It might be a little morbid, but who doesn’t love a bit of morbidity? Especially when it comes to childhood memories of cartoon characters? Prague-based digital artist Filip Hoodass has put together a new set of images showing anatomically correct skulls of some of your favourite cartoon characters. The skulls are depicted on stands—the kind you would expect to see at a museum of natural history. Each skull comes with a Latin name identifying what character it belonged to (if you need help identifying them, anyway).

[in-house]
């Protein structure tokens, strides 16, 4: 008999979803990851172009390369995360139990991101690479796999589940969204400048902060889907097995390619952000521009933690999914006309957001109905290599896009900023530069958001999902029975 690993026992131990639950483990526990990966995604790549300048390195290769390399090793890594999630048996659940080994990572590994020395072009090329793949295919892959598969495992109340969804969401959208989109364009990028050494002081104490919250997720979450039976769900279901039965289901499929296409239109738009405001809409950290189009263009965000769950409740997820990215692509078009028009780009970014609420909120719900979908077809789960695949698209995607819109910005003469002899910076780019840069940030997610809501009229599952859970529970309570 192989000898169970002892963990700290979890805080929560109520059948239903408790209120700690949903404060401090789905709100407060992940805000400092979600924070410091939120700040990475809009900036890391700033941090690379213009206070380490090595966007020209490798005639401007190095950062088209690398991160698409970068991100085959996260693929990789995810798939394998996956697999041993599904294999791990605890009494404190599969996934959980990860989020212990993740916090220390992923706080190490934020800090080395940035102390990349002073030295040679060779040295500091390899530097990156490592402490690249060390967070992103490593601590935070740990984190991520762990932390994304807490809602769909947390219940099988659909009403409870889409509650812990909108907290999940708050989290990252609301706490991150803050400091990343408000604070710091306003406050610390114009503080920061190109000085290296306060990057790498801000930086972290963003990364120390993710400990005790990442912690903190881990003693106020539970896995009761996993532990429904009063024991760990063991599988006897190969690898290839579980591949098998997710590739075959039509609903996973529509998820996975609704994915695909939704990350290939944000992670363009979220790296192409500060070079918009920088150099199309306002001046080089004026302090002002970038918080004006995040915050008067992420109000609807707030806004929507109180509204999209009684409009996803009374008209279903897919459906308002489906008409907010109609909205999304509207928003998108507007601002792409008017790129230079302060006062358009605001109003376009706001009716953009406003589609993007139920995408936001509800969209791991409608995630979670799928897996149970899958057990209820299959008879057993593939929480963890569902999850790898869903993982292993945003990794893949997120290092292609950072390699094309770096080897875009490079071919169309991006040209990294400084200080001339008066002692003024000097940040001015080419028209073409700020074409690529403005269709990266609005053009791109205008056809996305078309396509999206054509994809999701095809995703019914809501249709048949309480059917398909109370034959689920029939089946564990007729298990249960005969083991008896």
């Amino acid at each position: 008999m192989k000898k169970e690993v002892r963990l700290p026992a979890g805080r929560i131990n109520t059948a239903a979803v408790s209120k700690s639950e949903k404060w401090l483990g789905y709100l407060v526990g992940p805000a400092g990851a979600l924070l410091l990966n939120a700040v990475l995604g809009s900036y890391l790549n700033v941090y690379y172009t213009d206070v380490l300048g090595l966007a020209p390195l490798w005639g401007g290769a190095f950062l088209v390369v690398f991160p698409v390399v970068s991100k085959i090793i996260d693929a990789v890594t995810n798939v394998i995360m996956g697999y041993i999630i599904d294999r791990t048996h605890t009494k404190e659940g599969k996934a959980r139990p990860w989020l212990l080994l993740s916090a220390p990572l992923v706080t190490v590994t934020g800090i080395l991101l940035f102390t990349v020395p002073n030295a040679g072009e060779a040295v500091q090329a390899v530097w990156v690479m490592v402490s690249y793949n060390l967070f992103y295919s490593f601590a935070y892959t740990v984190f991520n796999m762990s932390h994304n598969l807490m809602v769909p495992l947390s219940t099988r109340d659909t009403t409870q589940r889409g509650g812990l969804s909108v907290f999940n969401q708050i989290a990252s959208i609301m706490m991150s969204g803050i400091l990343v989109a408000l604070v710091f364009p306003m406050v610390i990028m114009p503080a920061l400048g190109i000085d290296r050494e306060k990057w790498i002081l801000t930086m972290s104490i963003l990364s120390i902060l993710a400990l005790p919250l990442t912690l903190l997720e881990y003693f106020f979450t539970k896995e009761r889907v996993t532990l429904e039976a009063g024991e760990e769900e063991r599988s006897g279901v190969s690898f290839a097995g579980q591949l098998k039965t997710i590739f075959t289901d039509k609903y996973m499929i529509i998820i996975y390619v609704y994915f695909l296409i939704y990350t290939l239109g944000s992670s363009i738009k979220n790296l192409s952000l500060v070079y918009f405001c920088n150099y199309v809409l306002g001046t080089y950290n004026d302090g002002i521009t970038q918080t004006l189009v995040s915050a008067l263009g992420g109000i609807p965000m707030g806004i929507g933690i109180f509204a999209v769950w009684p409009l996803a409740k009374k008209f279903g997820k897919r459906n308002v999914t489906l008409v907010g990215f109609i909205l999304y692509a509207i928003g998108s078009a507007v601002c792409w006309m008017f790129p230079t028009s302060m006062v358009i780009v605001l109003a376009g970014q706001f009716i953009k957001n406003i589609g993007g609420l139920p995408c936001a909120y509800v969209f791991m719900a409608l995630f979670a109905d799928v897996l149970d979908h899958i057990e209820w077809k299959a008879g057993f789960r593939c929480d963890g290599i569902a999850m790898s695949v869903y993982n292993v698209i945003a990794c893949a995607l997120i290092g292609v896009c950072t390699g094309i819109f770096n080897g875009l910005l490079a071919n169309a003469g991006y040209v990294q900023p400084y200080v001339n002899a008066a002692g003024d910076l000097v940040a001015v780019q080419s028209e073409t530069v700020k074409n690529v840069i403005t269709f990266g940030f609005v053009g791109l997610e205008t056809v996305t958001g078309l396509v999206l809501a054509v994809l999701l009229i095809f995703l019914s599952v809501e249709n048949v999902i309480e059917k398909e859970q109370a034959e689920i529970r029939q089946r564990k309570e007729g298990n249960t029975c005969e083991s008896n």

“Initially, I wanted to make them stylized as dinosaur fossils set up in a museum environment,” Hoodass said to introduce the online gallery, “but later decided against it, as the skulls didn’t look very recognizable on their own—especially with parts broken or missing. That’s why I opted for less damaged look and also added some assets to each of the characters.” Those assets really come into play for the Spongia Bobae, which has what appears to be barnacles stuck to it. The Mus Minnius fossil almost looks like a sabertooth version with the exposed teeth, though the red polka dot bow does help tone down the aggression a bit. Anus Scroogius comes with a top hat, spectacles, and a stack of gold coins which, apparently, “were surprisingly common among upper-class ducks of this era.” Canis Goofus shows up in the gallery with his characteristic overbite and felt hat. The only “human” of the collection is Homo Popoculis, whose skeletal structure should have been reinforced in his lifetime thanks to the vast amounts of calcium ingested via spinach. Finally, Canaria Tweetea is perhaps best known for having “the biggest recorded head to body ratio of all animals known to mankind,” as well as its bright yellow plumage. You can check out Hoodass’s work on his Instagram page.